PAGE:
Hancock Historical Museum dedicates Oxley Center

U.S. HOUSE SPEAKER  John Boehner, center, joins former U.S. Rep. Michael Oxley, right, and his wife, Patricia, at left, during the dedication Monday of the Michael G. Oxley Government Center at the Hancock Historical Museum. (Photo by Randy Roberts)

U.S. HOUSE SPEAKER John Boehner, center, joins former U.S. Rep. Michael Oxley, right, and his wife, Patricia, at left, during the dedication Monday of the Michael G. Oxley Government Center at the Hancock Historical Museum. (Photo by Randy Roberts)

By LOU WILIN
STAFF WRITER

Hancock Historical Museum dedicated its Michael G. Oxley Government Center on Monday in a private ceremony attended by the former U.S. representative and other dignitaries.

Oxley, 70, a Findlay native, was joined by U.S. House Speaker John Boehner and U.S. Rep. Bob Latta in a brief presentation for the media before the ceremony. Gov. John Kasich was supposed to come, but was unable when stormy Columbus weather prevented his flight, sources said.

When it opens later this summer, the two-room center on the museum’s second floor will inspire youngsters in civic responsibility.

“We expect to have a lot of school kids through here,” Oxley said.

Young and old alike will touch screens to view video of Oxley discussing his congressional endeavors to help prevent fraud after the Enron and WorldCom financial scandals in the early 2000s, and his efforts to modernize telecommunications and U.S. 30.

In one video segment, he recalls the chaos he experienced in Washington on Sept. 11, 2001, and the response by Congress to the terror attacks in the ensuing days and weeks.

In another, he reminisces about his boyhood days and his dreams of serving in Congress and becoming president.

The Oxley Government Center is not only about Oxley, however.

Youngsters will enter a booth to vote on issues like whether they should have a curfew during summer.

In another kiosk, students will be quizzed and informed about what Findlay barbershop operator was a conductor on the Underground Railroad … Who opened Findlay’s first store … What Findlay native rescued 300 shipmates aboard the USS Franklin after a Japanese air strike in World War II.

The center’s Congressional Study Room has a more stately feel with the desk of former U.S. Rep. Jackson Betts, of Findlay, flanked by U.S. and Ohio flags. A map on the wall behind the desk depicts the congressional district Betts represented from 1951 to 1973.

Also honored are other Findlay men who served as U.S. representatives from the district: Ralph D. Cole Sr., R. Clinton Cole, Tennyson Guyer, William Mungen and Oxley.

Photos depict Betts with then-presidents Dwight Eisenhower, John F. Kennedy and Lyndon Johnson. Other presidential photos include Ronald Reagan, George W. Bush, George H.W. Bush and Richard Nixon.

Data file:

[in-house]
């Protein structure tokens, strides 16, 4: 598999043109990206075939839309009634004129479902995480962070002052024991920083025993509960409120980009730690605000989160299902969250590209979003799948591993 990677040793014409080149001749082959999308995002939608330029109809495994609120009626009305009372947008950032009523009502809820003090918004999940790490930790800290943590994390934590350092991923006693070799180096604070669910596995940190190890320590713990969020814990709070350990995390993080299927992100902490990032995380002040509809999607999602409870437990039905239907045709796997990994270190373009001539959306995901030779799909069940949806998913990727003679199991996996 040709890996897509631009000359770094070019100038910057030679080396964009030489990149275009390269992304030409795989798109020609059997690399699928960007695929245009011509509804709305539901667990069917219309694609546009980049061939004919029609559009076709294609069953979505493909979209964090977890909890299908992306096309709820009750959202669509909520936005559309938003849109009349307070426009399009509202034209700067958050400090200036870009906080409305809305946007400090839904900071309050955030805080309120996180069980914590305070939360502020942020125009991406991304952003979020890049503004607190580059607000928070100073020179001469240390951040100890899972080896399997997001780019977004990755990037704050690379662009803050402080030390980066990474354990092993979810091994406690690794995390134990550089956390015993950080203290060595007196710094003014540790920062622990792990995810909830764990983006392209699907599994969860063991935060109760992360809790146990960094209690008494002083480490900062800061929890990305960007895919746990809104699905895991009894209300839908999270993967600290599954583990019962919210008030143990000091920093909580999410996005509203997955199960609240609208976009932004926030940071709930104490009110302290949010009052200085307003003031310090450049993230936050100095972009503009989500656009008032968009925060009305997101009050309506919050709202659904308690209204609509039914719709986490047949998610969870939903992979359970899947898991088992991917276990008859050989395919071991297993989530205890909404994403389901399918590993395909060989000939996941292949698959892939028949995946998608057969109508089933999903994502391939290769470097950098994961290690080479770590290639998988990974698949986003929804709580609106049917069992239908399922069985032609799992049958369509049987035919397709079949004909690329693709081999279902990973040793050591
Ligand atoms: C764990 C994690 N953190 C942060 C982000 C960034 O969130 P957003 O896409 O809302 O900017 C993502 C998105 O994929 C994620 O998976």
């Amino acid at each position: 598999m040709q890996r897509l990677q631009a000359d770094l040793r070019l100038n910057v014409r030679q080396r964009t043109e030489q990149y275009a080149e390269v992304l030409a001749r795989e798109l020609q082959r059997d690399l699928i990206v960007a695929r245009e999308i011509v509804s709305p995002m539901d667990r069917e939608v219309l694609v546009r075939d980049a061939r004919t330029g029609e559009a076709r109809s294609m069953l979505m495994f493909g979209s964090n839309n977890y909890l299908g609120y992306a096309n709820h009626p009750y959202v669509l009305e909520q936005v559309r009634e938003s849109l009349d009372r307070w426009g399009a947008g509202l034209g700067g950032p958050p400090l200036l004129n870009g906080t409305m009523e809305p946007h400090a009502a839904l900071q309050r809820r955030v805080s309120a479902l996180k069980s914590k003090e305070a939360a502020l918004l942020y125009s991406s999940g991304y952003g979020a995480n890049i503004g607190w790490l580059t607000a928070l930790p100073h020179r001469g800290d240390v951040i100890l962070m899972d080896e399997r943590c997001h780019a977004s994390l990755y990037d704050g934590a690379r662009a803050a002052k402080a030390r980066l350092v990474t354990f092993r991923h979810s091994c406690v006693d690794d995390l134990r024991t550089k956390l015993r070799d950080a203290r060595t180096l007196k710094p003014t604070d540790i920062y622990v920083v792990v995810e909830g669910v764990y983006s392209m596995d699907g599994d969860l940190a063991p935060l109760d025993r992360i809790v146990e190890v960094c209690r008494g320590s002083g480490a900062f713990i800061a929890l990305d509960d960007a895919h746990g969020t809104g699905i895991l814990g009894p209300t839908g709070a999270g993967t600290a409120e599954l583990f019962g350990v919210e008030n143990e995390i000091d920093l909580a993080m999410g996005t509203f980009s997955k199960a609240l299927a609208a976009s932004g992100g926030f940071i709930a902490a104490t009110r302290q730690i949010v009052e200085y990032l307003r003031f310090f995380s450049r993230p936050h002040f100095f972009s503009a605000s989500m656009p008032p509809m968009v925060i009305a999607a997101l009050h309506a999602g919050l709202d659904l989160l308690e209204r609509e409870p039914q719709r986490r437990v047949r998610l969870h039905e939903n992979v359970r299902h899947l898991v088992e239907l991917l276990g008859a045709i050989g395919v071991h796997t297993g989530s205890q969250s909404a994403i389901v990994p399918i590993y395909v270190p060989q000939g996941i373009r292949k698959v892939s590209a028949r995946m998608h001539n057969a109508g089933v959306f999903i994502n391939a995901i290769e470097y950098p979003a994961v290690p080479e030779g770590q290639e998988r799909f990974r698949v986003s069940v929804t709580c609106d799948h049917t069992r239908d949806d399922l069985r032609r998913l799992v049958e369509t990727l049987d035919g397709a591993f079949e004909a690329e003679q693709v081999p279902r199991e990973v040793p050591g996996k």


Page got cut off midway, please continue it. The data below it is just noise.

The center also pays tribute to Findlay native and former Ohio House Speaker Jo Ann Davidson.

Oxley represented Findlay and the rest of the 4th Congressional District from 1981 through 2006.

A Republican, Oxley spent his first 13 years in the minority in the House. He reportedly considered not seeking re-election in 1994, the year he turned 50. But Oxley did run, and the Republicans regained the majority in the House that year and hung onto it for the rest of Oxley’s career.

In the majority, Oxley rose among the ranks to be elected in 2001 as chairman of the House Financial Services Committee, which focuses on banking and Wall Street issues.

Oxley laughed Monday when asked if he felt like an elder statesman.

“I was thinking back, I was an intern for Jack Betts, speaking of a senior statesman, and of course, Tenny Guyer and our family were longtime friends, so I saw them as senior statesmen,” he said. “I guess I’ve kind of taken over that role.”

Gathering photos and other material from his congressional days has flooded Oxley with memories and meaning.

“This immense responsibility you have of representing some 630,000 people, with the understanding that … if you are lucky you’ll have 51 percent of (them) agree with you, with all of the different issues,” he said.

“It was fascinating to do that, and then hear from people back home and then go back and try to make policy in Washington that they would agree with, or at least the majority would agree with.”

“The lesson is that democracy and representative government really do work, even though we get frustrated at times with inaction or gridlock,” Oxley said. “It is the best system ever created, where people make the decisions in their government.”

Wilin: 419-427-8413
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